Our prayer is that this year’s Convention would play a significant role in promoting world mission.
In a moment we will sing together.
Before we sing, we pray together and confess our sins to the Lord:
Loving God and Father, we thank you that we can gather from far and wide to meet as your people, all one in Christ Jesus. As we prepare to hear your word, sing your praises and come before you in prayer, we are conscious of our many failings – both what we have done that we should not, and what we have not done, that we should. We ask you for forgiveness, forever grateful for the blood of Jesus Christ that cleanses us from every sin, and for the empowering of your Holy Spirit that helps us to live to please you. In Jesus’ name.
MUSIC – Praise my soul the king of heaven (Lauda Anima)
Born of missionary parents in Haiti, Rebecca met and married Ramez at university in Montreal. In 1980 they moved to Egypt where Rebecca began her ministry at the Mokattam Garbage Village.
Rebecca is now going to bring us testimony, about stars shining in a really dark place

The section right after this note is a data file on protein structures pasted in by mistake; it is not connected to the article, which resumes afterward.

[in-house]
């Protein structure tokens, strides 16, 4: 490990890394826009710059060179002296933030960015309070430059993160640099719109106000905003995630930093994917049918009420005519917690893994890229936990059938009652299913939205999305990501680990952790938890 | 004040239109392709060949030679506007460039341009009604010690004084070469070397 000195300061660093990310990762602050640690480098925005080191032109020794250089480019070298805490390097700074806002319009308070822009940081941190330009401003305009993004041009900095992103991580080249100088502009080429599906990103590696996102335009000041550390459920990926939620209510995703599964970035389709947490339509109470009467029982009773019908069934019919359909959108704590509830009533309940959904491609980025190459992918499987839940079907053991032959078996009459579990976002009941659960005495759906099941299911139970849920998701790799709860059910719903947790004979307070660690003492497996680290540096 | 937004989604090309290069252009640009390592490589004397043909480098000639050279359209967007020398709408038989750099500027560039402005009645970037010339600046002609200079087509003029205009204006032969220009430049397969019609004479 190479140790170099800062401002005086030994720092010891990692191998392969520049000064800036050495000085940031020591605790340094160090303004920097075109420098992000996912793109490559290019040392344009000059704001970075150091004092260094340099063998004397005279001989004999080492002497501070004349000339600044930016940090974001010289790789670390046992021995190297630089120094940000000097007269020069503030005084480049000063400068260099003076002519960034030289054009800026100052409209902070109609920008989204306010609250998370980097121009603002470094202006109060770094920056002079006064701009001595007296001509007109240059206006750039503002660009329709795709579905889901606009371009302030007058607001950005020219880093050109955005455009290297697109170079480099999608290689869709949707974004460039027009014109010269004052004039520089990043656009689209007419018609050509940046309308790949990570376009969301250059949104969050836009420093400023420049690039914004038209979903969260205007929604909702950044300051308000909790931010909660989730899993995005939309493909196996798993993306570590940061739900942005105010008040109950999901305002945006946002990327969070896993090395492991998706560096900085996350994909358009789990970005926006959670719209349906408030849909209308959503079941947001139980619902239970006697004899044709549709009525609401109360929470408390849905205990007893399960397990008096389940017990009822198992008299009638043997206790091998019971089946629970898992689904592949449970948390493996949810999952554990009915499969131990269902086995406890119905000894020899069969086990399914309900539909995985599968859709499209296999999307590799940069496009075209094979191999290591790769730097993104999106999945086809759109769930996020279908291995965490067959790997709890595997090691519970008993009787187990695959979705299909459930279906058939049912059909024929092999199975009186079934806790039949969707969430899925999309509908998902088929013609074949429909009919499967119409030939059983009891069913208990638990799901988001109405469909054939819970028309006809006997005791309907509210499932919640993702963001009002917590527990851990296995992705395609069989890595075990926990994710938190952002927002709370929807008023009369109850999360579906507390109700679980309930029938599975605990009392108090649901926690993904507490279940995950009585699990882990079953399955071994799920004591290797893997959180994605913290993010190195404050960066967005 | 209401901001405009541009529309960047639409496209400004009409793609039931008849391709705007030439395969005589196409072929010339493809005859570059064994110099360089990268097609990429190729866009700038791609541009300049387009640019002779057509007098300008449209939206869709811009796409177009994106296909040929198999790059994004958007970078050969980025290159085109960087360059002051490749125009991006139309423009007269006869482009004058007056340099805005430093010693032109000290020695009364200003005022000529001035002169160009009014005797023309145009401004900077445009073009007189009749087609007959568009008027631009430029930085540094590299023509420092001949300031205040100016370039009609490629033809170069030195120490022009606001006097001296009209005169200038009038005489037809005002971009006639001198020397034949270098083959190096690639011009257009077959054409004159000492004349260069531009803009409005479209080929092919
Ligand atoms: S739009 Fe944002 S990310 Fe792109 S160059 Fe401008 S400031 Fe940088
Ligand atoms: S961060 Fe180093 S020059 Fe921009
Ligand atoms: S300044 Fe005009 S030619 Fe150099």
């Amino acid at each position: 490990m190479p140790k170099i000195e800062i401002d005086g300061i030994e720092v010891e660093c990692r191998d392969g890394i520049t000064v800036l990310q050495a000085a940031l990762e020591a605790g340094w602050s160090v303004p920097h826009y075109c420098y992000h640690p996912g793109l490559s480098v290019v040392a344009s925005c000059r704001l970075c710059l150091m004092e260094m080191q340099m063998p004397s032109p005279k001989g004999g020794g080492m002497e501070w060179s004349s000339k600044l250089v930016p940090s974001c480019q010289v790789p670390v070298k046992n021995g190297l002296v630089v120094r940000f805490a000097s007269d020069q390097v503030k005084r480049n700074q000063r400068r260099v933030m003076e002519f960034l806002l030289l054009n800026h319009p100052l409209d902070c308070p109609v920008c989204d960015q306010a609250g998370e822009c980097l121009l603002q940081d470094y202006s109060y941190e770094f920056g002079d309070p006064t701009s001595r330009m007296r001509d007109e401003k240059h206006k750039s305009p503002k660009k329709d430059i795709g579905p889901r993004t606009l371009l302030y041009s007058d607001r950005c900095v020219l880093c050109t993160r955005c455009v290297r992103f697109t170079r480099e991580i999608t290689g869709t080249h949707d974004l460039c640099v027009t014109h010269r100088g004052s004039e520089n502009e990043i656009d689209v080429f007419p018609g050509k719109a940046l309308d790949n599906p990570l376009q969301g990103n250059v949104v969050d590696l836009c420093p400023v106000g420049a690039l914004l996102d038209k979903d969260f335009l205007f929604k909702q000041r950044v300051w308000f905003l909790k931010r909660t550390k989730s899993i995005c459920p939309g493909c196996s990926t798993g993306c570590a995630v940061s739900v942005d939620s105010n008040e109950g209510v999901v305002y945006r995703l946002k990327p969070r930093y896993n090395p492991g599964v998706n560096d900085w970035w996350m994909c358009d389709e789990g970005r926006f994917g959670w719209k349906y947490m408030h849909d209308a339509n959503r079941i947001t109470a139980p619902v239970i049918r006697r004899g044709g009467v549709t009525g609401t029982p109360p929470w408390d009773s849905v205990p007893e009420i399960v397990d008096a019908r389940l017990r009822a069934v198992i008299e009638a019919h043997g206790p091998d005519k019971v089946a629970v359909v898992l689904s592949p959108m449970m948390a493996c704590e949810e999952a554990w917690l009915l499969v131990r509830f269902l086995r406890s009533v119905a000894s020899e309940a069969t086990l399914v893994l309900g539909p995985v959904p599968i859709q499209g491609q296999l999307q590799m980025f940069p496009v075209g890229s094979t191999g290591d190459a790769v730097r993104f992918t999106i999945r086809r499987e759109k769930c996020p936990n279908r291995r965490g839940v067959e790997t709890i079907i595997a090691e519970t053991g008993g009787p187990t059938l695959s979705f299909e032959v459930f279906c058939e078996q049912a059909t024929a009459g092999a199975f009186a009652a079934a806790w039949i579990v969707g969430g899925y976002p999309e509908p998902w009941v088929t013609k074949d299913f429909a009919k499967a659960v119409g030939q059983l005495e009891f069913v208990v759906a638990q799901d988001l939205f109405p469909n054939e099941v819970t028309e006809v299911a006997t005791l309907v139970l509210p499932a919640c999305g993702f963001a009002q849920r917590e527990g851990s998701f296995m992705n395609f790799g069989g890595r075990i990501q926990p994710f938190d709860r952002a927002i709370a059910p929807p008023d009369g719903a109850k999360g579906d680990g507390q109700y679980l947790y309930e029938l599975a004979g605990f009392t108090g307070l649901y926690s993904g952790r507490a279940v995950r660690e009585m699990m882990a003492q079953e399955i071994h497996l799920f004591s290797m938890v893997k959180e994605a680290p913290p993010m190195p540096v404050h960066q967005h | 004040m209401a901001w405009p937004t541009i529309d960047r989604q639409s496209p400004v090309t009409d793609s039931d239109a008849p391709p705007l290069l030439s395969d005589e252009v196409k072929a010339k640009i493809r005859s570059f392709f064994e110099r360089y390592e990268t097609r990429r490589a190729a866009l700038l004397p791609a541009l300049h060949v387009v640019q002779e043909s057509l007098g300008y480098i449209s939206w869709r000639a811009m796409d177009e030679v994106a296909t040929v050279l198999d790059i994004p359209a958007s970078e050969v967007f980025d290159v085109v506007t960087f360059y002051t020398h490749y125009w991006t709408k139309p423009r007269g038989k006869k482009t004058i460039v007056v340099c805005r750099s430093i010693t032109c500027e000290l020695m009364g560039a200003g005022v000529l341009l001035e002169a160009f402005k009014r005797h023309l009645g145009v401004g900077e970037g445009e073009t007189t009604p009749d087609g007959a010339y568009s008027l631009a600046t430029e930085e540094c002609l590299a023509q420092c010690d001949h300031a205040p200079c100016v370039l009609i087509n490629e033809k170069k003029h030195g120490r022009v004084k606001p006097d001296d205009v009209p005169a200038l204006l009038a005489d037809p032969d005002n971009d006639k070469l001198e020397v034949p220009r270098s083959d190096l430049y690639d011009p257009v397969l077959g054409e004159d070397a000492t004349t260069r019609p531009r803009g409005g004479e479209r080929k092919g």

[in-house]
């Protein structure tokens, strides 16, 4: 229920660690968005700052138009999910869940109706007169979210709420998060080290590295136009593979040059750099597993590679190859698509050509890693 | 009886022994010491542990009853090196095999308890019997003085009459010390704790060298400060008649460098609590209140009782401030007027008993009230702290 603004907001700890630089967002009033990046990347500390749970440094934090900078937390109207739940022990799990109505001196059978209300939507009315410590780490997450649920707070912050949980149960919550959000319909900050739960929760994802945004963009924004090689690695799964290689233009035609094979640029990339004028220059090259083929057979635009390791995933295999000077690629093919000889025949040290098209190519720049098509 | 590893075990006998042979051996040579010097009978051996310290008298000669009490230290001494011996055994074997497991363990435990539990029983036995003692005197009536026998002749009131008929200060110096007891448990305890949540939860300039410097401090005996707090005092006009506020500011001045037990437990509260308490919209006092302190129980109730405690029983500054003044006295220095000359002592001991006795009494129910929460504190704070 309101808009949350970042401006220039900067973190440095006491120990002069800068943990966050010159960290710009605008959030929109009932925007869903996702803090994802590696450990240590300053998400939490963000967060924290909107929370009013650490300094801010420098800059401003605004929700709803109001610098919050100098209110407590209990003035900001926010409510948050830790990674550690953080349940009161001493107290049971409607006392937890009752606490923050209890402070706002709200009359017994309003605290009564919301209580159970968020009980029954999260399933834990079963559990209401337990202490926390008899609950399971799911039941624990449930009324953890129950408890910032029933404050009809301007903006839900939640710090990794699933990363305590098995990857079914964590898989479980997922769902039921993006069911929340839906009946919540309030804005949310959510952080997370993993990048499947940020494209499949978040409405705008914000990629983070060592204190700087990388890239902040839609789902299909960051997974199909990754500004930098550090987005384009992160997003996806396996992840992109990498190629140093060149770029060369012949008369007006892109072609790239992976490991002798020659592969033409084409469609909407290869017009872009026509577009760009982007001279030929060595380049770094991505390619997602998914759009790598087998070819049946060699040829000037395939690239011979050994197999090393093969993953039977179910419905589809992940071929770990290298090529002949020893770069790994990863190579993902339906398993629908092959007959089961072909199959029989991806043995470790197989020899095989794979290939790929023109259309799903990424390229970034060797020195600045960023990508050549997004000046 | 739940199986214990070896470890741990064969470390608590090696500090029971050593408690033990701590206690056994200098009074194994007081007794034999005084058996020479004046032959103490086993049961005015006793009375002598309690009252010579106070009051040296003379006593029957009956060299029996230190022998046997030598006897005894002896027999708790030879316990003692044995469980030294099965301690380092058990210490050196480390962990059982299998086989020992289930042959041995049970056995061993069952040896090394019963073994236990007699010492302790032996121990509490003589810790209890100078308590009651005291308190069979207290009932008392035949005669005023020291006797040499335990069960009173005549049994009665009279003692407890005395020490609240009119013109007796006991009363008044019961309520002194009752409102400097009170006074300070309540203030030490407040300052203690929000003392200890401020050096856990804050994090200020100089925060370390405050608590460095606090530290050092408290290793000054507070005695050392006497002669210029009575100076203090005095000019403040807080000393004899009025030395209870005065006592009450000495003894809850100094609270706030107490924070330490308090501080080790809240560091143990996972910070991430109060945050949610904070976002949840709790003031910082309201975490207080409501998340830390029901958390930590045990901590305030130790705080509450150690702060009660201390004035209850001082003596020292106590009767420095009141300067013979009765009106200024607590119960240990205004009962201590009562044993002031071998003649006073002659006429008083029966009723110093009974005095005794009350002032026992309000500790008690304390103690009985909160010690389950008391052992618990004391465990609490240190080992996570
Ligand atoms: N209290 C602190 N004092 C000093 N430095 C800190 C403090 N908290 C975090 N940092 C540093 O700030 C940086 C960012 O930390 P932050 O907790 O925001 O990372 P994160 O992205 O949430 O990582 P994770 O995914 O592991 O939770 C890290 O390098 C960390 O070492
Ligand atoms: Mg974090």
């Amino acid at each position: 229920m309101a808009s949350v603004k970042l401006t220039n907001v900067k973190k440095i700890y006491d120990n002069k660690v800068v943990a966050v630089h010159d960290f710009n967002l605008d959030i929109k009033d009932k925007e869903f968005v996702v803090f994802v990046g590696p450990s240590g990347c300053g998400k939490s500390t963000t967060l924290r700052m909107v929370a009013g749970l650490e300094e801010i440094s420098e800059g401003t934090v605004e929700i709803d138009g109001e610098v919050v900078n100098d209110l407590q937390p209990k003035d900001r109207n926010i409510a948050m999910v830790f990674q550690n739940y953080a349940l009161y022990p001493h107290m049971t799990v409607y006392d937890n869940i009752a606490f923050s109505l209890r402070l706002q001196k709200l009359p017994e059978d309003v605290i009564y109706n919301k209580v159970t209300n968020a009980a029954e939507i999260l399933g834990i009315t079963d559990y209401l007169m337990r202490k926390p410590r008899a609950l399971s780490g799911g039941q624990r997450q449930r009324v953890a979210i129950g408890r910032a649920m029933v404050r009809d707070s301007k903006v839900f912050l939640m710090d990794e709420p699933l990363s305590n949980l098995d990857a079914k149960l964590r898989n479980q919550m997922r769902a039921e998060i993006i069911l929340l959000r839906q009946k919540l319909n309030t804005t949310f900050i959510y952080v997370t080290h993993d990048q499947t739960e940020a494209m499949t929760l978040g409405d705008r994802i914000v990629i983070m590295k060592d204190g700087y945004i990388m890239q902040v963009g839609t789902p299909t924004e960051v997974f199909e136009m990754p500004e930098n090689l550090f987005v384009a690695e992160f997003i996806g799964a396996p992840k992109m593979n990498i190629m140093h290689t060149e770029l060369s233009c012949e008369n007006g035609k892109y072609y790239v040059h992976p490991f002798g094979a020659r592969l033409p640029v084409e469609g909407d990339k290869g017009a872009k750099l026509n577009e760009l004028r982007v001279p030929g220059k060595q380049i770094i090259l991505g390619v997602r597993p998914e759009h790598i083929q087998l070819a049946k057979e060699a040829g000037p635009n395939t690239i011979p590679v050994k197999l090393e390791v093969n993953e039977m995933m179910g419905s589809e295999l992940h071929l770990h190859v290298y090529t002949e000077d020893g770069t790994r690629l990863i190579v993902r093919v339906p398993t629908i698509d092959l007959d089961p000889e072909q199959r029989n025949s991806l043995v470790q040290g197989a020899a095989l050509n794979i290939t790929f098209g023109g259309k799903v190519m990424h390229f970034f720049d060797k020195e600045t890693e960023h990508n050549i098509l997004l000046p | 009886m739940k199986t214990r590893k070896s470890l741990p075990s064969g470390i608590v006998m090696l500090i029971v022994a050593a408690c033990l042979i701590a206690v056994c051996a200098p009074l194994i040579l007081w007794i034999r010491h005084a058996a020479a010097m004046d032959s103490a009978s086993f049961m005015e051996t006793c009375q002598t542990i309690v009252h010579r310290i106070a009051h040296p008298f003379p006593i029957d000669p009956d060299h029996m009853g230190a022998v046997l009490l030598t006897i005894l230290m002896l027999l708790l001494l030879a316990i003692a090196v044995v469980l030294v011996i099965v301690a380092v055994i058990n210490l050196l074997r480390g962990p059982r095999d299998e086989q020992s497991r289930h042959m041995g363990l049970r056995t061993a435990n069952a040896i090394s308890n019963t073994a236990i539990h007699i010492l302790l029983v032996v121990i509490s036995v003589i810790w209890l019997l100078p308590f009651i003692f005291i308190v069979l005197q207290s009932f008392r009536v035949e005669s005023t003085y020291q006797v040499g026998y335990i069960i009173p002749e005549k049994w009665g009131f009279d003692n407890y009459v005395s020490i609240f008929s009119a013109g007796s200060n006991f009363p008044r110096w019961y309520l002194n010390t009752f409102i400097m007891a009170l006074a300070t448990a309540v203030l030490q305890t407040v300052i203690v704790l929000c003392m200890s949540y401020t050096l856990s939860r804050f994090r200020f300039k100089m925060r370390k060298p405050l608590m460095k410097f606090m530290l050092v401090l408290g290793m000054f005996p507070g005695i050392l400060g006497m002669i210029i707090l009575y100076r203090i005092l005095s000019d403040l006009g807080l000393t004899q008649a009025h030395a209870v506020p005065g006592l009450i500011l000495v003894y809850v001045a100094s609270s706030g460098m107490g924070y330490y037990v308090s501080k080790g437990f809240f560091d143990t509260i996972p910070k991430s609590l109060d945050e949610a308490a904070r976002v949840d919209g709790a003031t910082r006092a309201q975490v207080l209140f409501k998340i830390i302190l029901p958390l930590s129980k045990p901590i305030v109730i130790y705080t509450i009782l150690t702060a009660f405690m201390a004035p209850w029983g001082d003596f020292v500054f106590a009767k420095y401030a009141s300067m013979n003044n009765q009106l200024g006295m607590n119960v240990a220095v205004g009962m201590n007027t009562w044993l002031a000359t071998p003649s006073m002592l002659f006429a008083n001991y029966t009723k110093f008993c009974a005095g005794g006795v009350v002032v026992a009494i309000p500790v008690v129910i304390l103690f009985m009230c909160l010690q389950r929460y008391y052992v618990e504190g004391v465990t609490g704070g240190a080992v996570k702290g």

Testimony from Rebecca Atallah
The young man standing at my door was wearing clothes I wouldn’t have used as rags, with a dirty, heavy bag over his shoulder. He explained that he would be collecting our garbage every day and taking it back to his garbage village, where his mom and siblings would sort it for recycling. It was the summer of 1980 and this teenager, Salah, was my introduction to the garbage people of Cairo, where I have now been involved for 35 years.
The garbage collectors of Cairo are a marginalized group, living in small cities in greater Cairo, far from other city residents. When one visits there, one is immediately struck by the smell for the people actually own and live with their garbage. They have become known as some of the best recyclers in the world!